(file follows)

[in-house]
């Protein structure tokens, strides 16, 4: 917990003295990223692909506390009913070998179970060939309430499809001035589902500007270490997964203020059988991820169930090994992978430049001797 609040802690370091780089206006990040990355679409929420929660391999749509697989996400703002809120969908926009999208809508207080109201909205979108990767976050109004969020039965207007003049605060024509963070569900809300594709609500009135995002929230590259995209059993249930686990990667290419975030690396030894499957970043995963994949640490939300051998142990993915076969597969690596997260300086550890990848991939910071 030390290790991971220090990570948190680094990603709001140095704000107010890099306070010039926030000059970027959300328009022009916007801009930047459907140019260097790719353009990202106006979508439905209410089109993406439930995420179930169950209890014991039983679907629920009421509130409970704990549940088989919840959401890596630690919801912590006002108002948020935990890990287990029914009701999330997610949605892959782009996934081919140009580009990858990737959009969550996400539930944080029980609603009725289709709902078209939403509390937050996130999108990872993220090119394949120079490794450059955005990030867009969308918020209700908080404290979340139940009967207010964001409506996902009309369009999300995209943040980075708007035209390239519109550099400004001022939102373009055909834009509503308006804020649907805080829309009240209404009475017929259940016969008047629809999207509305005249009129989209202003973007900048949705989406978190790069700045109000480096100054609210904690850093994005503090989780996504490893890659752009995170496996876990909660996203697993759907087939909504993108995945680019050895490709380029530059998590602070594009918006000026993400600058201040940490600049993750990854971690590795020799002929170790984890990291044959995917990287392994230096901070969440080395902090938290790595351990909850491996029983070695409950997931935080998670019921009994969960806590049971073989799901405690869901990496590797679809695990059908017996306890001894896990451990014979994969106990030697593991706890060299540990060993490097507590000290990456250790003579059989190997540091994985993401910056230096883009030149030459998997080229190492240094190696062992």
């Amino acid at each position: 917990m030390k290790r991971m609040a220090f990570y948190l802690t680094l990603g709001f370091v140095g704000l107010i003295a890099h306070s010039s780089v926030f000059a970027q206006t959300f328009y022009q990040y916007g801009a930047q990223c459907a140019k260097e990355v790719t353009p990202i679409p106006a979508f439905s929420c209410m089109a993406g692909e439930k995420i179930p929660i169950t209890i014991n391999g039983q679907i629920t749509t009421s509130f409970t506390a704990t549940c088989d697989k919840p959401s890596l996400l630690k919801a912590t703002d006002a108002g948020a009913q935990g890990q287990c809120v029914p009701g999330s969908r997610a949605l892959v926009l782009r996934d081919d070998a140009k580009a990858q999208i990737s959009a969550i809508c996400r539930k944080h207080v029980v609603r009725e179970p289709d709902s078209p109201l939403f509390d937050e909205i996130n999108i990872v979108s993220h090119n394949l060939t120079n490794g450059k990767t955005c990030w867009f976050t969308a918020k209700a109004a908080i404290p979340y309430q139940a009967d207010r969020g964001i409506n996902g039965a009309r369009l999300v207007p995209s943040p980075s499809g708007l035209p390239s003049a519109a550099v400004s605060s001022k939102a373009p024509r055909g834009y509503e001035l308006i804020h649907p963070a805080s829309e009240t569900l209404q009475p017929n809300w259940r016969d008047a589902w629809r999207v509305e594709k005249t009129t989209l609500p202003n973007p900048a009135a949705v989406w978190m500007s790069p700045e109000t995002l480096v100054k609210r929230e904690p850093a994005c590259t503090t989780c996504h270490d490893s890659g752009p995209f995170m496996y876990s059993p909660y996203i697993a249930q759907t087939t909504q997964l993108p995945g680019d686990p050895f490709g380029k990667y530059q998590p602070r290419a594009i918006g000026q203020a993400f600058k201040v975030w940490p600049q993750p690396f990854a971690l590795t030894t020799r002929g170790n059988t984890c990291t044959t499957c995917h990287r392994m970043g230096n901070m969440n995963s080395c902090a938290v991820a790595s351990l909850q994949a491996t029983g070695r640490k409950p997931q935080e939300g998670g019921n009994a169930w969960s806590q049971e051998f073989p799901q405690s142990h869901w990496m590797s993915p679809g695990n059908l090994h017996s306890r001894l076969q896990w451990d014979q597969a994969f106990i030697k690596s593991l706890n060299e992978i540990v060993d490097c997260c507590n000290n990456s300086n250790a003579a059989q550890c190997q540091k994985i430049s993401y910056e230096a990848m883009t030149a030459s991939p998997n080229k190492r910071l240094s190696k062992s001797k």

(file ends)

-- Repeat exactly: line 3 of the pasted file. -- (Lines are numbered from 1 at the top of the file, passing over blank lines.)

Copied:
């Amino acid at each position: 917990m030390k290790r991971m609040a220090f990570y948190l802690t680094l990603g709001f370091v140095g704000l107010i003295a890099h306070s010039s780089v926030f000059a970027q206006t959300f328009y022009q990040y916007g801009a930047q990223c459907a140019k260097e990355v790719t353009p990202i679409p106006a979508f439905s929420c209410m089109a993406g692909e439930k995420i179930p929660i169950t209890i014991n391999g039983q679907i629920t749509t009421s509130f409970t506390a704990t549940c088989d697989k919840p959401s890596l996400l630690k919801a912590t703002d006002a108002g948020a009913q935990g890990q287990c809120v029914p009701g999330s969908r997610a949605l892959v926009l782009r996934d081919d070998a140009k580009a990858q999208i990737s959009a969550i809508c996400r539930k944080h207080v029980v609603r009725e179970p289709d709902s078209p109201l939403f509390d937050e909205i996130n999108i990872v979108s993220h090119n394949l060939t120079n490794g450059k990767t955005c990030w867009f976050t969308a918020k209700a109004a908080i404290p979340y309430q139940a009967d207010r969020g964001i409506n996902g039965a009309r369009l999300v207007p995209s943040p980075s499809g708007l035209p390239s003049a519109a550099v400004s605060s001022k939102a373009p024509r055909g834009y509503e001035l308006i804020h649907p963070a805080s829309e009240t569900l209404q009475p017929n809300w259940r016969d008047a589902w629809r999207v509305e594709k005249t009129t989209l609500p202003n973007p900048a009135a949705v989406w978190m500007s790069p700045e109000t995002l480096v100054k609210r929230e904690p850093a994005c590259t503090t989780c996504h270490d490893s890659g752009p995209f995170m496996y876990s059993p909660y996203i697993a249930q759907t087939t909504q997964l993108p995945g680019d686990p050895f490709g380029k990667y530059q998590p602070r290419a594009i918006g000026q203020a993400f600058k201040v975030w940490p600049q993750p690396f990854a971690l590795t030894t020799r002929g170790n059988t984890c990291t044959t499957c995917h990287r392994m970043g230096n901070m969440n995963s080395c902090a938290v991820a790595s351990l909850q994949a491996t029983g070695r640490k409950p997931q935080e939300g998670g019921n009994a169930w969960s806590q049971e051998f073989p799901q405690s142990h869901w990496m590797s993915p679809g695990n059908l090994h017996s306890r001894l076969q896990w451990d014979q597969a994969f106990i030697k690596s593991l706890n060299e992978i540990v060993d490097c997260c507590n000290n990456s300086n250790a003579a059989q550890c190997q540091k994985i430049s993401y910056e230096a990848m883009t030149a030459s991939p998997n080229k190492r910071l240094s190696k062992s001797k």